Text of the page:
In recent years, the development of large-scale sequencing approaches has uncovered the complex molecular and cellular abnormalities leading to the tumorigenesis of melanoma. These discoveries have shown that melanoma is a genetically heterogeneous disorder with many distinctive molecular and cellular defects, which strongly suggest the individualization of diagnosis and treatment. American Joint Committee on Cancer (AJCC) melanoma clarifies TNM staging (T: primary tumor; N: regional lymph nodes; M: metastasis) and provides well-established hallmarks for melanoma progression such as tumor thickness, ulceration, mitotic rate and lactate dehydrogenase (LDH) [17]. Although these criteria correlate with the prognostic information, they are still unable to identify the prognosis of specific individuals and sometimes provide unreliable results. For example, some patients with thick tumors have excellent prognosis, and those with thin tumors result in poor outcome [18]. Therefore, addition of the measurable diagnostic indicators of melanoma, referred as biomarkers, would be likely to determine more accurately the prognosis. Also, biomarkers are able to determine which kind of treatment the patients would benefit from. Therefore, detection of these biomarkers would indicate the therapies needed for better outcomes. For example, the detection of BRAF mutation and administration of BRAF V600E kinase inhibitors such as dabrafenib significantly improve the clinical situation of the patients [6, 19]. In this section, we aim to briefly review the established biomarkers and biomarkers of interest in the last few years. These biomarkers not only identify high-risk melanoma patients, but also provide potential therapeutic targets for individualized treatment.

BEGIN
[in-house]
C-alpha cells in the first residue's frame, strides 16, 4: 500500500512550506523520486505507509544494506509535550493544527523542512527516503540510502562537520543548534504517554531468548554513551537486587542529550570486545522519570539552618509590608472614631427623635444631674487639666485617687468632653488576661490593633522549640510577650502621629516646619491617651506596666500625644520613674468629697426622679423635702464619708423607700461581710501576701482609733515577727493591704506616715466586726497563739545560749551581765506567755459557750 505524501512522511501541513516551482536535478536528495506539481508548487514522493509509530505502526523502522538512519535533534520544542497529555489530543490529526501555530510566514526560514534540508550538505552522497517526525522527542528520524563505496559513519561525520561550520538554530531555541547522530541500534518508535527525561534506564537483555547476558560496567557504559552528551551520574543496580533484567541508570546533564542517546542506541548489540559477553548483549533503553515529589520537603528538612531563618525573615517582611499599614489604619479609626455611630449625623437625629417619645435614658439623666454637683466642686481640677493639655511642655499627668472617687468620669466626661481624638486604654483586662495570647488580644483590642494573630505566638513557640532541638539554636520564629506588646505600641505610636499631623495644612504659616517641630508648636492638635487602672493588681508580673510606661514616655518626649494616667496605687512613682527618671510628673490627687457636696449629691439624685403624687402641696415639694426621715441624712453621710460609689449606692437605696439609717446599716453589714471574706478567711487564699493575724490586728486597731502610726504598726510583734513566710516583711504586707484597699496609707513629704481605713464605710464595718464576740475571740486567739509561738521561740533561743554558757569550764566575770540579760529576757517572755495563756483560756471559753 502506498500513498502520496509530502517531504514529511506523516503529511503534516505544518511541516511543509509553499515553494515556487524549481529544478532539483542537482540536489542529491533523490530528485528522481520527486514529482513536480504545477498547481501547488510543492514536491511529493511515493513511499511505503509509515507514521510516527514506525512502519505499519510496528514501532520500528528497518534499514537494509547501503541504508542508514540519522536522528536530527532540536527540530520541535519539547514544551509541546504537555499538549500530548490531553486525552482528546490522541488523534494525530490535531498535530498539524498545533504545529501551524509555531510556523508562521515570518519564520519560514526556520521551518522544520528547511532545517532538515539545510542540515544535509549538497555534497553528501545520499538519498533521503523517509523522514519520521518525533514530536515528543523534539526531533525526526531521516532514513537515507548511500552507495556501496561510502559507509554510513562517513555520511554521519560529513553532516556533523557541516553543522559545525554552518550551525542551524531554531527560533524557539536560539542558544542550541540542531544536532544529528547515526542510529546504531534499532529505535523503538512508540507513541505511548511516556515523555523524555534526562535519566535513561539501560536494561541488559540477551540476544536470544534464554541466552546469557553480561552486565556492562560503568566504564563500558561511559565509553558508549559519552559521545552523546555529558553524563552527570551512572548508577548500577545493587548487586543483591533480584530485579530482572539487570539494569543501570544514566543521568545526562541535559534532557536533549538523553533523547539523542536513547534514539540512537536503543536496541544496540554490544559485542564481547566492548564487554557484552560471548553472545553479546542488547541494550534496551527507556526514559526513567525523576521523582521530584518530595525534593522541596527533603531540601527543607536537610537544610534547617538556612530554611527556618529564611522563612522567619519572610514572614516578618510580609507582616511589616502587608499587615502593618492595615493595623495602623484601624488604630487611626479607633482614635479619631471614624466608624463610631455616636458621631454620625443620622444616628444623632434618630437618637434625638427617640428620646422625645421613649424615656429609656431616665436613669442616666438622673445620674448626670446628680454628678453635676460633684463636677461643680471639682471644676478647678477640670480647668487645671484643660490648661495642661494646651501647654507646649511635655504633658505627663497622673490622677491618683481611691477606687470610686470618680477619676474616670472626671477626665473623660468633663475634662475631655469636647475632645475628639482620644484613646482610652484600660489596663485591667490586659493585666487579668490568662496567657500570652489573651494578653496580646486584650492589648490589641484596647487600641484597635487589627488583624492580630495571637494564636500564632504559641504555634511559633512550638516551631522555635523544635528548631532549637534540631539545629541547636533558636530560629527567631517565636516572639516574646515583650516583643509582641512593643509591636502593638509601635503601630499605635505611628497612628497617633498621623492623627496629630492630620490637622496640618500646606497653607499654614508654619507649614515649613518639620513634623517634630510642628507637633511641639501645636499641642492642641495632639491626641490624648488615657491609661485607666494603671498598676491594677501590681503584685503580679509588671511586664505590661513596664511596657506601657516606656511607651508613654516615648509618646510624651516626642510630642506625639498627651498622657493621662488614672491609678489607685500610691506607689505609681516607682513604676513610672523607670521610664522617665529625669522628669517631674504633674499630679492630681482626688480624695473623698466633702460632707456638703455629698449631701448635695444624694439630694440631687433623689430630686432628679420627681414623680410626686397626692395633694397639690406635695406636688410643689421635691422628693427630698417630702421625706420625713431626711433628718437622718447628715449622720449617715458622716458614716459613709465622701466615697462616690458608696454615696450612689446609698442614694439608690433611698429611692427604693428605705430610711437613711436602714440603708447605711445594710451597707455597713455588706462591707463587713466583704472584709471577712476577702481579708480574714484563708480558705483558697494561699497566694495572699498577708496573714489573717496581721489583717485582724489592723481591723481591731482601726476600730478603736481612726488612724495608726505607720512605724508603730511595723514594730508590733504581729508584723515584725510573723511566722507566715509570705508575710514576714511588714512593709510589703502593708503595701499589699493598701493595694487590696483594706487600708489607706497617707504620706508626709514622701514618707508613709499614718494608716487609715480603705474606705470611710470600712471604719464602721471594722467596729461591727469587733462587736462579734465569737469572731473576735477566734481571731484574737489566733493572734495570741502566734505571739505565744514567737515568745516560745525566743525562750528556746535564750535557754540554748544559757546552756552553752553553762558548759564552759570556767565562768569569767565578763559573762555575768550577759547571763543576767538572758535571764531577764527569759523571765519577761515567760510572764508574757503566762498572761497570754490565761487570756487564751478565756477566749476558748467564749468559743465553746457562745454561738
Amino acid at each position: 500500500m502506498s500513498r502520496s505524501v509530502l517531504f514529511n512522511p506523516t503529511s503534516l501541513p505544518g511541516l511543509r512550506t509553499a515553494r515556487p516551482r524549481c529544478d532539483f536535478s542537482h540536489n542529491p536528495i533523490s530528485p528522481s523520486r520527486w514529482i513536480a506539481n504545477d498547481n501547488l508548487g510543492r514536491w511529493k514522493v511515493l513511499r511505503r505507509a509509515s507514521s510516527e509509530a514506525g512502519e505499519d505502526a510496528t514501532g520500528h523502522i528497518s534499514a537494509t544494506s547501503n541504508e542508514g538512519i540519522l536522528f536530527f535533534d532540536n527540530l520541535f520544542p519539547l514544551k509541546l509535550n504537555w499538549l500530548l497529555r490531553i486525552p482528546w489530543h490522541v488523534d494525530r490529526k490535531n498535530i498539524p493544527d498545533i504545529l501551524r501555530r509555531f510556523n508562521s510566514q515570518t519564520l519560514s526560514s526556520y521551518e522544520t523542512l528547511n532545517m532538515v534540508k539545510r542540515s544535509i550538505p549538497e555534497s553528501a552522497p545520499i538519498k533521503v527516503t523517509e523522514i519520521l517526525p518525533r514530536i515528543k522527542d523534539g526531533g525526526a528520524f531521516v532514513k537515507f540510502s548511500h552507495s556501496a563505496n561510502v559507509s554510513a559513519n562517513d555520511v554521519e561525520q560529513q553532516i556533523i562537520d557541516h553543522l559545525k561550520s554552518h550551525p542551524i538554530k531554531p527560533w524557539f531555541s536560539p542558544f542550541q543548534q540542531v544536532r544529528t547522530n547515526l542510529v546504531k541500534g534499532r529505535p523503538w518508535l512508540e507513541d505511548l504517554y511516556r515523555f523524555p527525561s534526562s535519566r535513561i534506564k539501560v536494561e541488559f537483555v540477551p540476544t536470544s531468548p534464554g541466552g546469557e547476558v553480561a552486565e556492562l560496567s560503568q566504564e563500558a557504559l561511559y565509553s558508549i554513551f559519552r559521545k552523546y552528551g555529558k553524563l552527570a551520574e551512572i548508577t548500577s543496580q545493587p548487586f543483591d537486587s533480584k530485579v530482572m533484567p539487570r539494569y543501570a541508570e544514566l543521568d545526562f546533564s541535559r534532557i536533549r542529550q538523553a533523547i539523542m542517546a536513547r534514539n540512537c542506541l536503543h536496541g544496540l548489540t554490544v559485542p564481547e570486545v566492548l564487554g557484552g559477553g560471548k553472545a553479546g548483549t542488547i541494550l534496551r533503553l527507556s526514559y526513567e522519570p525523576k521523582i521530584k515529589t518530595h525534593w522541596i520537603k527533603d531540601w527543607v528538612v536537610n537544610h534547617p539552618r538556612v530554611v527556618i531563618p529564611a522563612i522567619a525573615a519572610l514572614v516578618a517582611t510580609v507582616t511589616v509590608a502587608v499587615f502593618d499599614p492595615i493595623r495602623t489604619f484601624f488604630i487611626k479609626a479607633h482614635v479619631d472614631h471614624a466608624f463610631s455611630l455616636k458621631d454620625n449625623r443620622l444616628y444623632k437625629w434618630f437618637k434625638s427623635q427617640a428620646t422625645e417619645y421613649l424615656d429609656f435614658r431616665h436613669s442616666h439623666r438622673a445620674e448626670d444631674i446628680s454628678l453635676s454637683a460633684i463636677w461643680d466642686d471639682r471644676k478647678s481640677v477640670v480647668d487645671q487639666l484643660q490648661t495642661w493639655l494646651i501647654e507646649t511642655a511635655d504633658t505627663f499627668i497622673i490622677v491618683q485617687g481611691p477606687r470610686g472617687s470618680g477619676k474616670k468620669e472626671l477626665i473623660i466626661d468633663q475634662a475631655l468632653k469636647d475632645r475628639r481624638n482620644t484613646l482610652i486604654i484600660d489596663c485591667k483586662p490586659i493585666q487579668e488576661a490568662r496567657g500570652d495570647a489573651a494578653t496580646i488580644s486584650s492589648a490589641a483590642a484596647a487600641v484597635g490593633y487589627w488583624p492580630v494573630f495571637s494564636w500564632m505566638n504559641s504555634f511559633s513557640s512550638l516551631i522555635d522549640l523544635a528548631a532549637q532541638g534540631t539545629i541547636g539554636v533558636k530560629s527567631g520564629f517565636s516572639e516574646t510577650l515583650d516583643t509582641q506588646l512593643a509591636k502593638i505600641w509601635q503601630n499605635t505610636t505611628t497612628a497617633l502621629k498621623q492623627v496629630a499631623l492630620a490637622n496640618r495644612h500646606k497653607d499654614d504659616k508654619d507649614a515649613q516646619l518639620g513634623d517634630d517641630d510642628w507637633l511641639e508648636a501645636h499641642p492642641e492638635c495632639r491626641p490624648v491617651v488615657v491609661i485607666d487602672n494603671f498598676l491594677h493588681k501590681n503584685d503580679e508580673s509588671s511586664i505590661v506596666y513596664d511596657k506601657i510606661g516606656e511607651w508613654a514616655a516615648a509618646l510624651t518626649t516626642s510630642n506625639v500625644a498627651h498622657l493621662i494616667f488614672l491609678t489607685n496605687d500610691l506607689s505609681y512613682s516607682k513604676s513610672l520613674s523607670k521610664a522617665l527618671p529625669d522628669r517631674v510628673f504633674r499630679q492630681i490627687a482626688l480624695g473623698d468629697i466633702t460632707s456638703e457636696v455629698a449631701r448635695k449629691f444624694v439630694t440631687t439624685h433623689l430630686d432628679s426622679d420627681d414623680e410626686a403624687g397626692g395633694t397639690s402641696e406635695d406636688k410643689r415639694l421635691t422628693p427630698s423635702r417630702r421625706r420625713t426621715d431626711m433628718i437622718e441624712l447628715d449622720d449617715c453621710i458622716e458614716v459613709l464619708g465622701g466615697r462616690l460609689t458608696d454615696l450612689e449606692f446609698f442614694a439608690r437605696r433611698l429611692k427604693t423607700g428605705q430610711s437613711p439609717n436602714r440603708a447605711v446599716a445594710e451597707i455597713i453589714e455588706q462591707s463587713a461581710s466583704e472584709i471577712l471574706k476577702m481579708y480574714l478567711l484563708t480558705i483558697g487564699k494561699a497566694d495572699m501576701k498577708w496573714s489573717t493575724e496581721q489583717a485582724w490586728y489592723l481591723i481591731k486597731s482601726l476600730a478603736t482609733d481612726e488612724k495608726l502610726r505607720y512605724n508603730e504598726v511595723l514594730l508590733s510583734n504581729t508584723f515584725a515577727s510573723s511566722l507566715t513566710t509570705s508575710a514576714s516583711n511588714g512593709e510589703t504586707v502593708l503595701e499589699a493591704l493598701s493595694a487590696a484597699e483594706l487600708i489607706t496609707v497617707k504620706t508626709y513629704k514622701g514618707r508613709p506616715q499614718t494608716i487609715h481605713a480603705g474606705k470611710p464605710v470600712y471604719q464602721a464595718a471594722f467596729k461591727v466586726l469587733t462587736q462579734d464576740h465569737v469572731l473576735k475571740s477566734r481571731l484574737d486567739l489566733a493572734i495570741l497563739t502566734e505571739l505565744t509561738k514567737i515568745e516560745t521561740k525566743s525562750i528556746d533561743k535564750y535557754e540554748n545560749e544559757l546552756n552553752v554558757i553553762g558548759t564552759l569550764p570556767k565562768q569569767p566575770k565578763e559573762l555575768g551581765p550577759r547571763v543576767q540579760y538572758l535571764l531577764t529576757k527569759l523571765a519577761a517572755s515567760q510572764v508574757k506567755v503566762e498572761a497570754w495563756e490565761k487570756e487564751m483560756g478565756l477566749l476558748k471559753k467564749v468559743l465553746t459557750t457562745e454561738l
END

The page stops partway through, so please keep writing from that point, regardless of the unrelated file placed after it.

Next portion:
1.1. Established Biomarkers

1.1.1. Thickness Measurement

Alexander Breslow [20] first reported the importance of using thickness and cross-sectional areas in reflecting the tumor burden. The prognostic significance of thickness measurement was also confirmed in the latest AJCC melanoma staging criteria. While 10-year survival rate is approximately 92% in patients with ≤ 1.00 mm thick melanoma, it drops to 50% in those with > 4mm thickness [17].

1.1.2. Melanoma Ulceration

The presence of tumor ulceration has been shown to adversely affect the disease outcome [17]. The ulceration caused by tumor eroding epidermis modifies the local environment and favors the expansion of the tumor burden [21]. Recent studies have shown that treatment of IFN-α significantly increase the survival rate in the patients with ulcerated melanoma in comparison to those with non-ulcerated melanoma, suggesting that ulceration might lead to decreased production of endogenous IFN [22, 23].

1.1.3. Mitotic Activity

DNA replication involves the activation of replication origin firing (ROF) genes and securin which separates sister chromatids [24]. Melanoma in patients with poor prognosis is often characterized with over-activation of ROF and expression of securin gene [24, 25]. Increased mitotic rate represents higher metabolic activity of tumor cells and therefore the increased tumor proliferation and metastasis.

1.2. Prognostic Markers

Among serological biomarkers, LDH remains to date the strongest prognostic markers in melanoma [26]. LDH is less sensitive in the early stage. However, it is indicative of the tumor growth and malignancy progression [27, 28]. It is still noteworthy that LDH, which occurs also in infection, inflammation and hemolysis, might lead to false positive readouts. S100 serves as diagnostic and prognostic marker for melanoma, as its expression is much higher in the malignant melanoma than in the normal tissues [29, 30]. It has been found that elevated level of S100, in particular S100B, is related to the poor prognosis and low survival rate [31, 32]. Vascular endothelial growth factor (VEGF) and melanoma-inhibitory activity (MIA) protein are involved in tumor-associated angiogenesis and melanoma cell interaction with the ECM respectively. Studies have shown that elevated levels of VEGF and MIA are associated with more advanced disease and poor survival rates [33, 34]. Other serum biomarkers for melanoma include tyrosinase [35], osteopontin [36], IL-8 [37] etc.